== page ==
6th April, 2020
With many businesses forced to shut as a result of the coronavirus pandemic, some are beginning to wonder if they can afford to pay rent on commercial lease agreements they’re not seeing value from. So, we asked an expert.
Since the Christchurch earthquakes the Auckland District Law Society (ADLS) form of lease has contained ‘no access’ in emergency clauses whereby tenants who are unable to gain access to the leased premises can seek ‘fair’ rent and outgoings abatement for the period of the lockdown.
The most common standard form of commercial property lease in New Zealand – the Auckland District Law Society (ADLS) deed of lease – includes a ‘no access in emergency’ clause added in 2012 in response to the Christchurch earthquakes.
In the aftermath of the quakes, many buildings were cordoned off and tenants were unable to access their premises or conduct business from them but were still legally required to pay rent.
The wording of the standard clause states:
‘27.5 If there is an emergency and the tenant is unable to gain access to the premises to fully conduct the tenant’s business from the premises because of reasons of safety of the public or the property or the need to prevent, reduce or overcome any hazard, harm or loss that may be associated with the emergency.’
“The term ‘emergency’ is defined in clause 47.1(d) and covers a range of different emergency scenarios including eruptions, tsunamis, floods as well as epidemics and contamination that may cause loss of life or illness and such an event is not due to the act or omission of the landlord or tenant. It can certainly be argued that COVID-19 fits into this definition,” said Bret Gower, commercial law specialist and solicitor at Smith and Partners.
“If activated, then ‘a fair proportion of the rent and outgoings shall cease to be payable’ for the period during which the tenant is unable to ‘gain access to the premises to fully conduct the tenant’s business’ and is effective from the commencement of the emergency,” he said.
The million-dollar question is what is considered ‘fair’ rent and outgoings abatement.
It’s only natural that landlords and tenants will have differing views.
Landlords may also attempt to do their best by their tenant by cutting all non-essentials services to reduce the outgoings for insurance and rates and passing on any relief provided from third parties.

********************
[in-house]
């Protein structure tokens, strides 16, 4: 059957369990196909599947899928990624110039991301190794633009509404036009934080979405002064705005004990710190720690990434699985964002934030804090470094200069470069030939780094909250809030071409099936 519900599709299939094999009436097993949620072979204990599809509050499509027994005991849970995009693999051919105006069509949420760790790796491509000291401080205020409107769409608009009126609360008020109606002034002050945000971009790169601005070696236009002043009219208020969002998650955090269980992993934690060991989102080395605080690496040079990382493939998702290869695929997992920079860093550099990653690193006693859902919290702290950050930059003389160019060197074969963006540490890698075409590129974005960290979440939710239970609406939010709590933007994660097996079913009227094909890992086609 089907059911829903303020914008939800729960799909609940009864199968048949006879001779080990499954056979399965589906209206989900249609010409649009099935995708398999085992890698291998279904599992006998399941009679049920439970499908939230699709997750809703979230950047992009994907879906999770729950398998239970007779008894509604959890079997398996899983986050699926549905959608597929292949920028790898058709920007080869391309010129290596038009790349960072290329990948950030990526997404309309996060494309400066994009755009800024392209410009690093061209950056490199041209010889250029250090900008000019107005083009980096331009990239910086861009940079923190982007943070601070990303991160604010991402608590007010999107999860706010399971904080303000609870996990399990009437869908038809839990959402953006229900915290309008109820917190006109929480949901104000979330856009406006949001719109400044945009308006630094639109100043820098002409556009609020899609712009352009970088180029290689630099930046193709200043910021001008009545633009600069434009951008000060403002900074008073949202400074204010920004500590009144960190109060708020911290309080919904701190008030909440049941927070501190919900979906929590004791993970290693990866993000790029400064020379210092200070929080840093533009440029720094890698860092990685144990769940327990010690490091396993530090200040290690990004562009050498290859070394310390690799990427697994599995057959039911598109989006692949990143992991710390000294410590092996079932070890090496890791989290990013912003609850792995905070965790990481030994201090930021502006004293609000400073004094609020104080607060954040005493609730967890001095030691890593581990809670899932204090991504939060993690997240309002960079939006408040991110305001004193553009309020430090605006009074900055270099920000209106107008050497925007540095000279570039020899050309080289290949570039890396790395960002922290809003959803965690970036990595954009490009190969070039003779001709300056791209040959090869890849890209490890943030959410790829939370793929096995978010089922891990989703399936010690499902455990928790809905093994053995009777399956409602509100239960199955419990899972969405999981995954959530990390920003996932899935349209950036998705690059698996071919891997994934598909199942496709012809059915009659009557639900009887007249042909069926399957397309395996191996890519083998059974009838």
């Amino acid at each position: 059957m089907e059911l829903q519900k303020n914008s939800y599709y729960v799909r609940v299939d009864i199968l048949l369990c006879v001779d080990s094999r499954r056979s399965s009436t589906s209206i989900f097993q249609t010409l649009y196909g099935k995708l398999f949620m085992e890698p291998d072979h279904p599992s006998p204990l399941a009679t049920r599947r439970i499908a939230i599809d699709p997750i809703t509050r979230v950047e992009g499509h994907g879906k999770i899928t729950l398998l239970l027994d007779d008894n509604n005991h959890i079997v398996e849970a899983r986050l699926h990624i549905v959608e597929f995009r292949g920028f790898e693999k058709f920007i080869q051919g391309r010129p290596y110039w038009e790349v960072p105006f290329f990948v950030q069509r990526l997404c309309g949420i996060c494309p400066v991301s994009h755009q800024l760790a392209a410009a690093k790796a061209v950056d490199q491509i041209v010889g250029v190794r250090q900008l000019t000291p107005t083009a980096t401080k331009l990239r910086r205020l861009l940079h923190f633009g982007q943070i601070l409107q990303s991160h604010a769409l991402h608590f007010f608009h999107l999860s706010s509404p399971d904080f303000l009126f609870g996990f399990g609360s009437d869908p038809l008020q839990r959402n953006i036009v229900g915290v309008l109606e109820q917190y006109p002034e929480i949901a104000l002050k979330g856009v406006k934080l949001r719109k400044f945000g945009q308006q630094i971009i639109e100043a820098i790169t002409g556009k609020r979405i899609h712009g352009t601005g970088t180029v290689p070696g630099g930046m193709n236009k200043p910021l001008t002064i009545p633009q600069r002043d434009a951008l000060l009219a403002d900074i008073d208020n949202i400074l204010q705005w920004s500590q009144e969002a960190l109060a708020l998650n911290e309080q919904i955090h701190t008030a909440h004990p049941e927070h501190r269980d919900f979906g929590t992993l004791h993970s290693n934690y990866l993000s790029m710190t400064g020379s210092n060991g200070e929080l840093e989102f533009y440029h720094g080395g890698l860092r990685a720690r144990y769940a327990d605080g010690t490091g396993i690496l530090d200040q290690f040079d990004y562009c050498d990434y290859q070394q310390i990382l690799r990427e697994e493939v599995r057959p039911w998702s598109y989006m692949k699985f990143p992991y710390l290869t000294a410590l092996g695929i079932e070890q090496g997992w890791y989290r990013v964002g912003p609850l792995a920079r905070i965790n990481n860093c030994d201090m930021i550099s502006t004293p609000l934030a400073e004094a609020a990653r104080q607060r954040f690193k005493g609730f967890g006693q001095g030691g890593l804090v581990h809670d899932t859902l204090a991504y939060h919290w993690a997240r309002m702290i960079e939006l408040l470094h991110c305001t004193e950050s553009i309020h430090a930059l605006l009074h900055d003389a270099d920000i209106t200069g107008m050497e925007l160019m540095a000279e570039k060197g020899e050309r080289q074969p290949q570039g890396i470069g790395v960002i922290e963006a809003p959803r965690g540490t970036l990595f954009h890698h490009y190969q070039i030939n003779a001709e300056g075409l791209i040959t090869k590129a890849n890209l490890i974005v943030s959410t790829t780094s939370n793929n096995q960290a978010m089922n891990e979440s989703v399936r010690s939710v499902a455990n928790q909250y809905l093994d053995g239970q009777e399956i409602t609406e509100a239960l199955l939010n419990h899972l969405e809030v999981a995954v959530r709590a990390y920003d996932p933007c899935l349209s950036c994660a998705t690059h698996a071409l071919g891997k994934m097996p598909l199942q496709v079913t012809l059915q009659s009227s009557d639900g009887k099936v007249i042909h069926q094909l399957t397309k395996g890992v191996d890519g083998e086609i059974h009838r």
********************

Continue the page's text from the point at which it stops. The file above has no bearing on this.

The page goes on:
“Particular circumstances will also be relevant and should be carefully considered on each occasion, although either party’s individual financial circumstances should not be considered as relevant to the leasing contract,” said Gower.
“It may be up to the courts to give some guidance in the future, but in the meanwhile it is encouraged that any arrangements made should be done on a without prejudice basis to further negotiations.”
Under clause 27.6 of the current ADLS standard lease, either party can terminate the lease by notice if the tenant is unable to gain access to the leased premises for a certain period due to an emergency.
The standard no access period under the ADLS lease is nine months. Because the parties are free to negotiate the length of the no access period, it is important to check the previously agreed period under the relevant lease.
Sign up for added insights and business-critical news from MYOB.
Stay in the know
Sign up for added insights and business-critical news from MYOB.
Earlier versions of the ADLS lease and many other forms of commercial leases do not contain the ‘no access period due to an emergency’ clause.
This means that tenants under such leases would likely be expected to continue to pay rent and outgoings in full during the lockdown period.
“Despite this, it’s not difficult to foresee tenants feeling the financial strain during this unprecedented period may nevertheless attempt to negotiate with landlords the amount payable under their respective leases, and it might be arguable that some relief is reasonable depending on the circumstances,” said Gower.